“The sea does not reward those who are too anxious, too greedy, or too impatient. One should lie empty, open, choiceless as a beach—waiting for a gift from the sea.”—Anne Morrow Lindbergh
Remember when the IPod was introduced, and the way we consumed music was forever transformed. Years of listening to the radio, or even an album, where another person controlled the sequence and timing of songs without, per se, personal input, was revolutionized. The consumer could now choose songs for download, create personal playlists for any occasion, and if desired, could even shuffle all those songs, those playlists, those genres into a Golden Corral of sorts, where all types of music could be sampled, and if the appetite was big enough, voraciously devoured. And, like a buffet, one could simply skip over any song nugget that did not fit one’s current craving with the push of a button.
Along a similar path, I recall the days of typing papers. Ugh! Even my master’s degree was completed with an electric typewriter. Personally, I spent hours, taking random notes/facts and writing them on individual note cards with sources listed on the back as my long-ago high school English teacher, Mr. Wheeler, taught me to do. Then, I’d lay them all out on the floor, or dining room table, and begin the process of arranging, rearranging, and grouping these cards into potential sections of the paper. Next, I’d label each stack, and arrange them into what seemed like a logical order. Finally, I’d used stacks of notebook paper to write out some semblance of a rough draft long hand style—and, yes, arrange and rearrange those pages. All of this before even sitting down to type! And, oh, heaven help my typing skills (Sorry, Tana Lewis, you tried to force my fingers to type 45-65 words per minute without an error in your Typing 1 class, but, alas, I am still an over-thinking-lack-of-confidence-error-ridden typist!)
The digital age has changed life in dramatic ways as I reflect over all of the rapid change I have witnessed over five decades. I can now pay, or use a “free-version” (with, of course, commercial ads), of various music services, if I desire, rather than downloading individual songs or albums. These services will even suggest songs I might like—allowing me, like that Golden Corral buffet, to sample a bit of this album or a morsel of that genre without increasing my cost.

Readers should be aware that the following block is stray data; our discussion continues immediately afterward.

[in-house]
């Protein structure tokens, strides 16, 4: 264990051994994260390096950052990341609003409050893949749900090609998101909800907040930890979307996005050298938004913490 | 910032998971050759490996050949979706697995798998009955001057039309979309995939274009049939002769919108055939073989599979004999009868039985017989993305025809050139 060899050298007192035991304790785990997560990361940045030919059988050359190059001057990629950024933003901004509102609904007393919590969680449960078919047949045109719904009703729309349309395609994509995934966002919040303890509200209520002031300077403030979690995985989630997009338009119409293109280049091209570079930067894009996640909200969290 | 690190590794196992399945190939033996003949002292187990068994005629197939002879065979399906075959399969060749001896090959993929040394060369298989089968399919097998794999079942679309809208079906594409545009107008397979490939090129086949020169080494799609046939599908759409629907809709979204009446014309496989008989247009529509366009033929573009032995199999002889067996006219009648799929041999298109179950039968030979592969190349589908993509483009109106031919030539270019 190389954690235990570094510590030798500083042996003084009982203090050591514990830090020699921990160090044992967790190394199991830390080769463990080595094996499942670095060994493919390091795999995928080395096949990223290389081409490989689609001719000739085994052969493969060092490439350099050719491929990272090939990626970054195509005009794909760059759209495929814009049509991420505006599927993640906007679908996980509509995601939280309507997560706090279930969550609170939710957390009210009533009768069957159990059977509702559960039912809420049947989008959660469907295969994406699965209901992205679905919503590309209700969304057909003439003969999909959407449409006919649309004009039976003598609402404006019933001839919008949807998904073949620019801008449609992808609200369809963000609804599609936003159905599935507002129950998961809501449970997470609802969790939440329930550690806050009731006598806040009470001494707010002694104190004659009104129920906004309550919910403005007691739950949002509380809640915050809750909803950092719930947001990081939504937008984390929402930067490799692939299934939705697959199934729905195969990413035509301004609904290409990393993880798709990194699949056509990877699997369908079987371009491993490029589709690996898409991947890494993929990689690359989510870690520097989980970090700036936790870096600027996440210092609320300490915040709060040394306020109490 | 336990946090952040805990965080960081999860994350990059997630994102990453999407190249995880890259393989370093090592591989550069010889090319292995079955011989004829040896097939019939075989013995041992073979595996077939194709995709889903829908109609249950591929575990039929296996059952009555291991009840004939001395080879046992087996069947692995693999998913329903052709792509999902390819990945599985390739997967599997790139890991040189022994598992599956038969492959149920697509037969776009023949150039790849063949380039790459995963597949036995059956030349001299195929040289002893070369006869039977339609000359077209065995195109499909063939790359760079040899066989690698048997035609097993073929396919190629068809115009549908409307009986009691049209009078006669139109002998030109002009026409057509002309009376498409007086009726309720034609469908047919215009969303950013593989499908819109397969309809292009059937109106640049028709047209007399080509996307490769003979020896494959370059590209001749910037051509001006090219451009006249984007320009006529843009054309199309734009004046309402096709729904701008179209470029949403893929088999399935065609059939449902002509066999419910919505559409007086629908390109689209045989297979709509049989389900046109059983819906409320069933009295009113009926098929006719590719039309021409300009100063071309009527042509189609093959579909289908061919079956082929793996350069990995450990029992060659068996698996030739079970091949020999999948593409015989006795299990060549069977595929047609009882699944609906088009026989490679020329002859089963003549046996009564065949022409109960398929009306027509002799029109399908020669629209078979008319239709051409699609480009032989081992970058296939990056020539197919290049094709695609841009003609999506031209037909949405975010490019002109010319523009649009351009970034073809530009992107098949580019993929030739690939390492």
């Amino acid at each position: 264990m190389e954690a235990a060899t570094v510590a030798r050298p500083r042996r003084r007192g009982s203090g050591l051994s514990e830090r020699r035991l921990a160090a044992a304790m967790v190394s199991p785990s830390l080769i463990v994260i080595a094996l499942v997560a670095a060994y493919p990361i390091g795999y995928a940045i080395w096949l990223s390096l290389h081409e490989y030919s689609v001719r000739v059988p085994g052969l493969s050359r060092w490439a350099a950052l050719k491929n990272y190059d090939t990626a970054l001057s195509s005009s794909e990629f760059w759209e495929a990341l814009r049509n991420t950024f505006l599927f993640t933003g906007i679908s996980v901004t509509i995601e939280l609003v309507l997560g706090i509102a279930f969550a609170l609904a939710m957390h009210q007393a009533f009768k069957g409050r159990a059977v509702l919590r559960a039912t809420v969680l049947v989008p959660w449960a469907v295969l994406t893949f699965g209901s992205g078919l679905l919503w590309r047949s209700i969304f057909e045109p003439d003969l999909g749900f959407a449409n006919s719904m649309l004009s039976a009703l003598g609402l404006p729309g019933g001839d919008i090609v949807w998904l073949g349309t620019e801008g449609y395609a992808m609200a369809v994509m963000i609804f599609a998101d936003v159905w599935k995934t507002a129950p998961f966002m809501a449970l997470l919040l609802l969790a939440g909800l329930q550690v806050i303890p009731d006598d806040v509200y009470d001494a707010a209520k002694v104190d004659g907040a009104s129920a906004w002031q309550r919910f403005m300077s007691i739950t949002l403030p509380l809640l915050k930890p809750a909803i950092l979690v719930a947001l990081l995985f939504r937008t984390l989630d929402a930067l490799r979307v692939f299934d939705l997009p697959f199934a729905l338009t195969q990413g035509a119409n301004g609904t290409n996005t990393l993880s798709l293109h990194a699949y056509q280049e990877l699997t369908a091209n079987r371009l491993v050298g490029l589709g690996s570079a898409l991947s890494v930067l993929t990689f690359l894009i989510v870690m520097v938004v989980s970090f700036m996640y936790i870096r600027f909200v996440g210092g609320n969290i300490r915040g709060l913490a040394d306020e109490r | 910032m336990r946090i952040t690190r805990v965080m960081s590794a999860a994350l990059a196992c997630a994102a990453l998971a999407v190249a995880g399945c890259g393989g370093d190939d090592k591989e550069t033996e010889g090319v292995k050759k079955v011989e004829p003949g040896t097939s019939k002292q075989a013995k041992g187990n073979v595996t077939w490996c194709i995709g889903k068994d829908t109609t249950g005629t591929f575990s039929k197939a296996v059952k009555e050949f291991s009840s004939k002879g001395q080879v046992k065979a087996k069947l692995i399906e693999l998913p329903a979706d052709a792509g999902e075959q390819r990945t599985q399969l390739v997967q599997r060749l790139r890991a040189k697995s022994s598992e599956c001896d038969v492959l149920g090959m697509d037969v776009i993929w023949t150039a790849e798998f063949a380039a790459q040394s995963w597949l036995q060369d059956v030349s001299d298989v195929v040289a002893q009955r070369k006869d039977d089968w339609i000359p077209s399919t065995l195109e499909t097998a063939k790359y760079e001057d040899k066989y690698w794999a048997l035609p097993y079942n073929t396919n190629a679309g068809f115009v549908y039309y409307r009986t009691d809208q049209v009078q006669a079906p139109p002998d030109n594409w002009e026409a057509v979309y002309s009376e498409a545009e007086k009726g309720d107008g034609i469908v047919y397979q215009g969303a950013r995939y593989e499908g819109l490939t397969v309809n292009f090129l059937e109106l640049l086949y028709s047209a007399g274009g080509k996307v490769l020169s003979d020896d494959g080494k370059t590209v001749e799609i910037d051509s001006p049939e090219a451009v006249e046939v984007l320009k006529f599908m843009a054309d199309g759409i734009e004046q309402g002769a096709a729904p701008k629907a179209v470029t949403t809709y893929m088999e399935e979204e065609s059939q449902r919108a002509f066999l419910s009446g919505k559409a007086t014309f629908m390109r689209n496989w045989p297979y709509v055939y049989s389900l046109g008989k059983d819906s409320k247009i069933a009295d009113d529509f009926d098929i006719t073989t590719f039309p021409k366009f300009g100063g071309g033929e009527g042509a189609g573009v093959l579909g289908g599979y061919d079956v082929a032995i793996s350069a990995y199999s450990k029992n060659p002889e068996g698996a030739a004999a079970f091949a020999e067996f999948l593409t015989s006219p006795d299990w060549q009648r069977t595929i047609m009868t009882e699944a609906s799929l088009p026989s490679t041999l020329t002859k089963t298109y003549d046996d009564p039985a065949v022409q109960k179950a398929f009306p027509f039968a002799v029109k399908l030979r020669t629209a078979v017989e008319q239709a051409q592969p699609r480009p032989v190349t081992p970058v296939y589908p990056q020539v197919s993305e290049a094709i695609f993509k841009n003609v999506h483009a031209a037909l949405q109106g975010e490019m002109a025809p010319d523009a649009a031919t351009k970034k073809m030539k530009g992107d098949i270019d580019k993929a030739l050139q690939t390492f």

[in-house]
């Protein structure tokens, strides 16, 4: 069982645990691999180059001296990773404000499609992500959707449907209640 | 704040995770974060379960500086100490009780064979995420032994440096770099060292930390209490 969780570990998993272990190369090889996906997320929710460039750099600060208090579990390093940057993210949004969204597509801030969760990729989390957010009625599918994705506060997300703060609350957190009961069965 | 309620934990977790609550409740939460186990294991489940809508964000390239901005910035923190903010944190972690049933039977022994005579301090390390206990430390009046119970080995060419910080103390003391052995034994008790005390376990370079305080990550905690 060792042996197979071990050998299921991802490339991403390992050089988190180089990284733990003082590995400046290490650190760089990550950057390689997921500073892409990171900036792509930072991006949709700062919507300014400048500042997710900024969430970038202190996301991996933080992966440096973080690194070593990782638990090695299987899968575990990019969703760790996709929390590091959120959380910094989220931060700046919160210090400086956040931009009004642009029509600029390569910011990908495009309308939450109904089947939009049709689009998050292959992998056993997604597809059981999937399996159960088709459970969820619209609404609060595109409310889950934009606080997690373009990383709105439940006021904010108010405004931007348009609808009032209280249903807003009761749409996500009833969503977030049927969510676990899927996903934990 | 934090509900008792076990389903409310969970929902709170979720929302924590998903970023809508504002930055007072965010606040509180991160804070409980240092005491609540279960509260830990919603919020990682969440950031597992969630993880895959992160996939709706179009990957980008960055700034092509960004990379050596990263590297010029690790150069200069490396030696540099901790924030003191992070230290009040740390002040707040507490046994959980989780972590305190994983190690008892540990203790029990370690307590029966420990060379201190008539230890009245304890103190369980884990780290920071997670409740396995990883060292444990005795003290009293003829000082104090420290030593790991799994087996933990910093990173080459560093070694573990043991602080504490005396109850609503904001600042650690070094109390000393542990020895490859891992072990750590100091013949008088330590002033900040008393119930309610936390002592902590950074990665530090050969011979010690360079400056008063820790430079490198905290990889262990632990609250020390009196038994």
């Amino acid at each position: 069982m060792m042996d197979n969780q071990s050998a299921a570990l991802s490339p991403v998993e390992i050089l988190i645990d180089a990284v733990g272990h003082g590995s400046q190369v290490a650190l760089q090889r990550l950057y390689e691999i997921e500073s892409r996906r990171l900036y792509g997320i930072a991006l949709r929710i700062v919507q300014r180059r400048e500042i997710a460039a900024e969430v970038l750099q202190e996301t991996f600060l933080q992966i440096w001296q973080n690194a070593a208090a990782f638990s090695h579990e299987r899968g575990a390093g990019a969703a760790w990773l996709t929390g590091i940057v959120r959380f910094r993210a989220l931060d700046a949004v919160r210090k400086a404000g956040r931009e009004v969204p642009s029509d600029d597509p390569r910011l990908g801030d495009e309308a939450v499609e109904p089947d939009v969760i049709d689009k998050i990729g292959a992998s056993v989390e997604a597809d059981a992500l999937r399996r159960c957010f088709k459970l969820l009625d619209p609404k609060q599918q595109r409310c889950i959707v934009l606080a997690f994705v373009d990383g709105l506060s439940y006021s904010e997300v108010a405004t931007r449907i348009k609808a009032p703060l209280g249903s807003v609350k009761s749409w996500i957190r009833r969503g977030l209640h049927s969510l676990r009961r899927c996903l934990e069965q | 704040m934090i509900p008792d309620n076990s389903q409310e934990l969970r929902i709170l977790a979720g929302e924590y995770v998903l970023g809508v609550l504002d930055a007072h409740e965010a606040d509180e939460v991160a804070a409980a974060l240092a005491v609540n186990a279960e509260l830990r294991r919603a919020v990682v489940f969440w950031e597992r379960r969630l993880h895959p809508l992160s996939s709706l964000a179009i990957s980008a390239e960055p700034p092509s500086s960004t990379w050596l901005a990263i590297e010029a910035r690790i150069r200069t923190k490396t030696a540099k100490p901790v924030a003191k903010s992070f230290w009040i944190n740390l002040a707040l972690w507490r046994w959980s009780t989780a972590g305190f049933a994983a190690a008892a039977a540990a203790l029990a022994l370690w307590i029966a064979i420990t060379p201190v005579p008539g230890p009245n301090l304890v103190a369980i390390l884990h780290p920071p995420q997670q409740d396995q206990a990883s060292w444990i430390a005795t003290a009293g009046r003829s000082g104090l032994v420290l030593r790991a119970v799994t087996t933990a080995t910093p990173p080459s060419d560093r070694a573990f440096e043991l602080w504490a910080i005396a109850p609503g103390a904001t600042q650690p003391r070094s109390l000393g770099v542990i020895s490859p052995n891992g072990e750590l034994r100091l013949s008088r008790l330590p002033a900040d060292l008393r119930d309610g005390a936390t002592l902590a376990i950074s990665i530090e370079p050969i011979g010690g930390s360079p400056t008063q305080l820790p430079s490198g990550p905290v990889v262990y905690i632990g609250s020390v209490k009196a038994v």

Furthermore, when writing and/or researching, I can copy, cut, paste, delete, and rearrange to my heart’s delight. Multiple sources filled with facts, data, and anecdotal evidence can be easily and quickly be found, validated, and bookmarked. No longer do I have to buy nearly a forest-worth of paper, note cards, and notebooks. I just click a key, touch a screen, or scroll with my finger, and voila, information in less than a second! Why, it almost tempts me to go back to school just to research and write papers. Hmm . . . Stephanie Musick, Hill, PhD, does have a ring to it . . .wait a minute . . .nah . . . I think I’ll shuffle on to a different life tune.
My current rabbit-hole of thoughts regarding shuffling, cutting, pasting, and even buffets, led to me to a recent lesson—a lesson I am still struggling to learn: l-i-f-e. Those playlists and even writing projects, such as this, can be carefully controlled. Click—add a song; click—no, delete it, and put it here; or likewise, click—change the word; click—find a quote; click—no, there has to be a better way to say it; click, click, click, click—delete the phrase; click, click click—ah, that sounds better this way.
Life is not so easily arranged, manipulated, and/or controlled. Sure, as humans, we like to think we are in control. We believe we can arrange our schedules, our goals, our days, and our lives into precisely sequenced time-slots of events. However, like the shuffle option on our favorite way to consume music, life is full of randomness. Sometimes, we are lulled by days, months, or even years (if we’re lucky) of sweet sounding summer-like tunes like time spent with gentle surf, warm sunshine, and not-too-hot sand. Yet, even that ideal beach shoreline, continuously changes due to storms, rough water, high tides, strong winds, and pollution; and still, tourist go back year after year.
Like the beach of Anne Morrow Lindbergh’s eloquent quote, we must remain open to the possibilities. Grasping and attaching to “the story of life” as arranged by our mind, often leads to suffering, anxiety, and even fear–especially of the unknown. And, while the sea of life, can certainly shuffle-in storms, debris, high-waters, and random pieces of trash, it can also offer up beautiful shells of memories for collecting, calm water moments for soaking, and the soothing sounds of comfort.
While we cannot create and sequence the so-called perfect a playlist or word-document of life, we can be open to the shuffle of it, the buffet of its opportunities, the ebb and flow of its waters; and in that openness, we can find songs of joy, words of praise, and a uniquely crafted, tension-filled story of adventure with its own dynamic soundtrack penned by the Ultimate Divine Hand of Creation offered to us with love.
Life is unfolding and, well, shuffling, as it should. I often forget this, but I know in my core, this is true. And while I may never attain perfection in remembering this, I can work towards progress—progress of learning to accept, nibble, and even savor all the varied and unpredictable tastes life offers up.